Back to the Beach
Seventeen years ago, Sherin and Demian Kloer lived in a tiny place three blocks from Moonlight State Beach in Encinitas. They subsequently moved inland to Encinitas Ranch. “We always wanted to get back to the beach,” Sherin says. “We wanted the walking lifestyle; we wanted to be close to town.” Perched on a hill just blocks from Swami’s Beach in Encinitas, the lot with a 1950s bungalow offered the ocean view that Sherin and Demian desired. They had heard rumors that the owner, who lived across the street from the property, was ready to sell it. So they knocked on his door and asked. The couple used a similarly direct tactic to find Ronda Glaser, their builder, interior designer and landscape architect. They knocked on the door of a nearby house they admired and asked who built it. Then, with Ronda on board and Brian Church as their architect, Sherin and Demian set about creating what they envisioned for their family of four: a two-story, Craftsman-style home. “I always loved this style,” Sherin says. “I knew I wanted it to feel beachy but to have modern elements as well.” The exterior features standard Craftsman architectural touches: exposed rafters, decorative brackets, and cedar shingle and vertical siding.
The 4,800-square-foot interior layout, however, reveals a more contemporary approach. A CrossFit gym, for example, takes up almost the entire basement, while the first floor comprises bedrooms for sisters Ruby, 12, and Summer, 15; a media/family room; a guest room; and a laundry room. The main living space — a great room, the master suite (which includes a washer and dryer closet) and Demian’s office — commands the second floor. T ucked into a space no wider than a coat closet, a custom-made, black powder-coated steel staircase leads from the second story to an unfurnished roof deck used by the girls and their friends.
The great room provides a lovely view of the Pacific. But Sherin had an additional goal in mind for this space. “We didn’t want rooms that we couldn’t use,” she explains. “We didn’t need formal living and dining rooms.” Beams of kiln-dried Douglas fir span the vaulted ceiling of the great room, with Douglas fir planks placed on the diagonal. Below, wide-plank, white oak flooring gives off a beach-house vibe. Light pours in from all angles — thanks to panoramic doors leading to a covered deck, windows surrounding the dining area and skylights. To avoid the darkness of her previous home in a planned community, Sherin required a design in which the lights never have to be turned on in the middle of the day.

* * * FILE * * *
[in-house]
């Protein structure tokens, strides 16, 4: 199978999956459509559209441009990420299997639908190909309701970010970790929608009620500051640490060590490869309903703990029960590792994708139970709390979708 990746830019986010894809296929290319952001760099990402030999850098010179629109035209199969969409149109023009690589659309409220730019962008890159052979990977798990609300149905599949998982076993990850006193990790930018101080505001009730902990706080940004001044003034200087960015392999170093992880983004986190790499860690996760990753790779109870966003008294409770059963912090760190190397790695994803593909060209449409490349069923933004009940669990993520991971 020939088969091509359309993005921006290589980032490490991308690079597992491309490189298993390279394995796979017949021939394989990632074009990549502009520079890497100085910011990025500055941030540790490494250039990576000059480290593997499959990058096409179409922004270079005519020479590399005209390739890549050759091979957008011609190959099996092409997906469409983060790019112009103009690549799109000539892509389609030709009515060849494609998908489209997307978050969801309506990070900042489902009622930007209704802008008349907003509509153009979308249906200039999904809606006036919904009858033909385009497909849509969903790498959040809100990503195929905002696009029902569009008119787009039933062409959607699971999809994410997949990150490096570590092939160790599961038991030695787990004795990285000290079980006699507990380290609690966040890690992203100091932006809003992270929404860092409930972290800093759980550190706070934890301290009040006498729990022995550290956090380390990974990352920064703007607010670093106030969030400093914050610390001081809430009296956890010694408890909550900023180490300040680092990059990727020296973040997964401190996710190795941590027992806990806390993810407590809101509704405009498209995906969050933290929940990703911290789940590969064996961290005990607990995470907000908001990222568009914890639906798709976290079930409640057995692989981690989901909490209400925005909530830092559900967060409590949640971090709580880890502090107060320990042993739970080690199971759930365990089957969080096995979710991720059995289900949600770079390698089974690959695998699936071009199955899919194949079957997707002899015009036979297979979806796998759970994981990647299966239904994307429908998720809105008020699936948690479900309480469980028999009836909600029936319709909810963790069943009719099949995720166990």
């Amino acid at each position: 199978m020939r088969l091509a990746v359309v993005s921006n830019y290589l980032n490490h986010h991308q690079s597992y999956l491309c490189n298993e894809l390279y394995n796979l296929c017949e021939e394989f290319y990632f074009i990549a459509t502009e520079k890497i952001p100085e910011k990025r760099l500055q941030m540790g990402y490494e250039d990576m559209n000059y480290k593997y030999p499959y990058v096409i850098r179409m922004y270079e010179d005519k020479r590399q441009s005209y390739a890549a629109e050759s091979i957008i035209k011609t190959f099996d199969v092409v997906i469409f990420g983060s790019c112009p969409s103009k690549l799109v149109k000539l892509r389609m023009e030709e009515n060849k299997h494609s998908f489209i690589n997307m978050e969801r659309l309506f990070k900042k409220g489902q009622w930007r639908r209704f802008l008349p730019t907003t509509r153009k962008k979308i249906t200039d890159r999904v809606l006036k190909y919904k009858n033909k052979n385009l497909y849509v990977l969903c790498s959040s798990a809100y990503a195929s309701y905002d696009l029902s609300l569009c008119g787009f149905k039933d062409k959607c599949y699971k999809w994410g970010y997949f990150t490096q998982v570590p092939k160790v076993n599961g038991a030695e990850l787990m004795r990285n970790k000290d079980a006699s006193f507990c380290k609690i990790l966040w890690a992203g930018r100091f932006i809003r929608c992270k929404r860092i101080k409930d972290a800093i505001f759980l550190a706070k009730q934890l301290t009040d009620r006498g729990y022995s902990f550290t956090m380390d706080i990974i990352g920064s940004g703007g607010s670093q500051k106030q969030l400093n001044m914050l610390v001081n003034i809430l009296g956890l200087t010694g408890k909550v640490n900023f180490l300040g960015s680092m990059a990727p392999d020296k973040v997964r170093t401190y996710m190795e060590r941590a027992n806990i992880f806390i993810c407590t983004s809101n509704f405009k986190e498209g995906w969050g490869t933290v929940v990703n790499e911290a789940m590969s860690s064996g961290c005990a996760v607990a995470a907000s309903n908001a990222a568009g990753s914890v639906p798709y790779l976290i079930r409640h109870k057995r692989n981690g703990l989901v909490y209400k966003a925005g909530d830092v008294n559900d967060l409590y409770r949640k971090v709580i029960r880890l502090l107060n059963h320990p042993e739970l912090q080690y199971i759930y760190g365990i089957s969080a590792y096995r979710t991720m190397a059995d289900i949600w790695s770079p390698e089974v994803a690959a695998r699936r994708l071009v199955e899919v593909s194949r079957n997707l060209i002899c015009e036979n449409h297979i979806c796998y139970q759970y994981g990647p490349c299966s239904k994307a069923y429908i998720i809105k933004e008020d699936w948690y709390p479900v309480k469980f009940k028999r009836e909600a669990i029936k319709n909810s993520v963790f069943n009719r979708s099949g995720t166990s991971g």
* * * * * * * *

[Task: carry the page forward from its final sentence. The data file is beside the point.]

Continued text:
“I wanted this home to feel really calm and relaxed, because that’s who we are,” she says. “We’re very calm, comfortable people.” The home exudes tranquility with a soothing driftwood color palette, accented by soft grays, navy and white. The shades are everywhere: in a taupe sectional sofa, a navy and beige rug, rattan chairs, a gray-upholstered banquette around a white oak dining table, outdoor fireplace stonework, gunmetal gray patio furniture and a fawn-colored rug in the master bedroom. “I have a theory that you should look great in your own house,” Ronda says. Often, when she’s searching for color palette ideas, she’ll take stock of the clothing in her clients’ closets. Amid the subdued palette, handmade tiles offer plenty of eye-catching details. Patterned/glazed terra cotta tiles flank the fireplace. Triangular, basalt tiles in the kitchen’s backsplash complement the gray-and-black quartz kitchen countertops. Japanese motifs swirl in the porcelain tiles of the upstairs guest bathroom. In the downstairs guest bathroom, Carrara tiles with fleurs-de-lis in muted aqua, white and gray have such a smooth finish that they look like wallpaper.
The front yard reflects the same tonality as the interior. Pewter and white pebbles and sand-colored pea gravel wind through drought-tolerant plants such as succulents, kangaroo paws, agaves and Spanish lavender.
In the back yard, limestone stepping-stones lead to a gray concrete spa. Around the corner, lettuces and vegetables grow in elongated, metal horse troughs. The low-maintenance aspect of the yard allows Sherin and Demian to handle gardening chores themselves. The family has lived in the house for almost a year and in that short time has received multiple offers from interested buyers. But they are staying put. “I think the nicest thing about this house is that when their children are both gone or in college, Sherin and Demian won’t feel separated with one person rattling around upstairs and one person downstairs,” Ronda says. “All their living can take place on the second floor.”